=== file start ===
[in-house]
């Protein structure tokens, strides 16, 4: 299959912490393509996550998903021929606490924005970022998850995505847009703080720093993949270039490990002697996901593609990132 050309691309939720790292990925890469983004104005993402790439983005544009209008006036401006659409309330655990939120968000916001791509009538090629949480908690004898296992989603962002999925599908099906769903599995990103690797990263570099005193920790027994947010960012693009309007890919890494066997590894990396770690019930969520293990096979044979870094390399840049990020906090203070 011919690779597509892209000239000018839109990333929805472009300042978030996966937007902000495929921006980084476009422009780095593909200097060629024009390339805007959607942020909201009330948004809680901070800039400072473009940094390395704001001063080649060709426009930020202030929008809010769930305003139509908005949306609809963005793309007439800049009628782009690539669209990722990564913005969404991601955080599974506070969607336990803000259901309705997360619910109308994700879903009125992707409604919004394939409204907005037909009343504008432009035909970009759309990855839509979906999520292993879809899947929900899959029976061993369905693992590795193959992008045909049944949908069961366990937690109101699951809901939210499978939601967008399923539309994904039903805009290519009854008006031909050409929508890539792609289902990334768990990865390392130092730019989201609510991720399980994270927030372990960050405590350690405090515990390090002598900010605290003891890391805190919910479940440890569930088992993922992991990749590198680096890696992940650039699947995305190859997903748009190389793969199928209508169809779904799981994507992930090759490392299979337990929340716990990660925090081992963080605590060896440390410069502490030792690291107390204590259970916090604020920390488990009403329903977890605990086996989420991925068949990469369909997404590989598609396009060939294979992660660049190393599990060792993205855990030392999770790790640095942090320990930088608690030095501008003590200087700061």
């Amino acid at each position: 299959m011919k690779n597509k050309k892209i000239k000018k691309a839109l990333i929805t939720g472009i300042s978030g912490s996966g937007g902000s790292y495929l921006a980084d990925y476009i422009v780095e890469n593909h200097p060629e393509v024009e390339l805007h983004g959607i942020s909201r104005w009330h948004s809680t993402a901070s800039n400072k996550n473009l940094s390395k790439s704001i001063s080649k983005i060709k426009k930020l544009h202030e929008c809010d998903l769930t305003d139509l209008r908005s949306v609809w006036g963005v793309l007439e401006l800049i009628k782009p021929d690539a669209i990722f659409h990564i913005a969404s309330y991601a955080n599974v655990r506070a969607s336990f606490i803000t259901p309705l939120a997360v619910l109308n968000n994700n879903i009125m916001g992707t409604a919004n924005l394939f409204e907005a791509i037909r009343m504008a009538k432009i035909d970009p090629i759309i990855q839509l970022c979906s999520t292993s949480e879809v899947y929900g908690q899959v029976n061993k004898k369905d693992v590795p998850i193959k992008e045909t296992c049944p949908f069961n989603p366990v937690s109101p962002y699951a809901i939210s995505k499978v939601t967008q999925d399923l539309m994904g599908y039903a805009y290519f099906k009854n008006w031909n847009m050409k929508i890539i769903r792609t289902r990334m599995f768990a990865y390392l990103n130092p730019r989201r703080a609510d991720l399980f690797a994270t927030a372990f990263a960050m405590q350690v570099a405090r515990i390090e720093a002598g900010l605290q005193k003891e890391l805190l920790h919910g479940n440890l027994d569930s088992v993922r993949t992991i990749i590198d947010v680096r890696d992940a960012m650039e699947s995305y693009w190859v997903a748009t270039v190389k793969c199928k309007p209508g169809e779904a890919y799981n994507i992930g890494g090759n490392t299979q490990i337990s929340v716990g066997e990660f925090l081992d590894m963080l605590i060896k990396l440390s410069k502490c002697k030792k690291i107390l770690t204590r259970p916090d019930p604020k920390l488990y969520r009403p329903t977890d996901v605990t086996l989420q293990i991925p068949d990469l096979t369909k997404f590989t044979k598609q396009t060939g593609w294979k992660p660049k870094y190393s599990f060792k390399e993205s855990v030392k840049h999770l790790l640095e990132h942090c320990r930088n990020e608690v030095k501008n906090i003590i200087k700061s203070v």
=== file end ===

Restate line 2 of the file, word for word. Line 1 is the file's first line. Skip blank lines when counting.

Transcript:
């Protein structure tokens, strides 16, 4: 299959912490393509996550998903021929606490924005970022998850995505847009703080720093993949270039490990002697996901593609990132 050309691309939720790292990925890469983004104005993402790439983005544009209008006036401006659409309330655990939120968000916001791509009538090629949480908690004898296992989603962002999925599908099906769903599995990103690797990263570099005193920790027994947010960012693009309007890919890494066997590894990396770690019930969520293990096979044979870094390399840049990020906090203070 011919690779597509892209000239000018839109990333929805472009300042978030996966937007902000495929921006980084476009422009780095593909200097060629024009390339805007959607942020909201009330948004809680901070800039400072473009940094390395704001001063080649060709426009930020202030929008809010769930305003139509908005949306609809963005793309007439800049009628782009690539669209990722990564913005969404991601955080599974506070969607336990803000259901309705997360619910109308994700879903009125992707409604919004394939409204907005037909009343504008432009035909970009759309990855839509979906999520292993879809899947929900899959029976061993369905693992590795193959992008045909049944949908069961366990937690109101699951809901939210499978939601967008399923539309994904039903805009290519009854008006031909050409929508890539792609289902990334768990990865390392130092730019989201609510991720399980994270927030372990960050405590350690405090515990390090002598900010605290003891890391805190919910479940440890569930088992993922992991990749590198680096890696992940650039699947995305190859997903748009190389793969199928209508169809779904799981994507992930090759490392299979337990929340716990990660925090081992963080605590060896440390410069502490030792690291107390204590259970916090604020920390488990009403329903977890605990086996989420991925068949990469369909997404590989598609396009060939294979992660660049190393599990060792993205855990030392999770790790640095942090320990930088608690030095501008003590200087700061």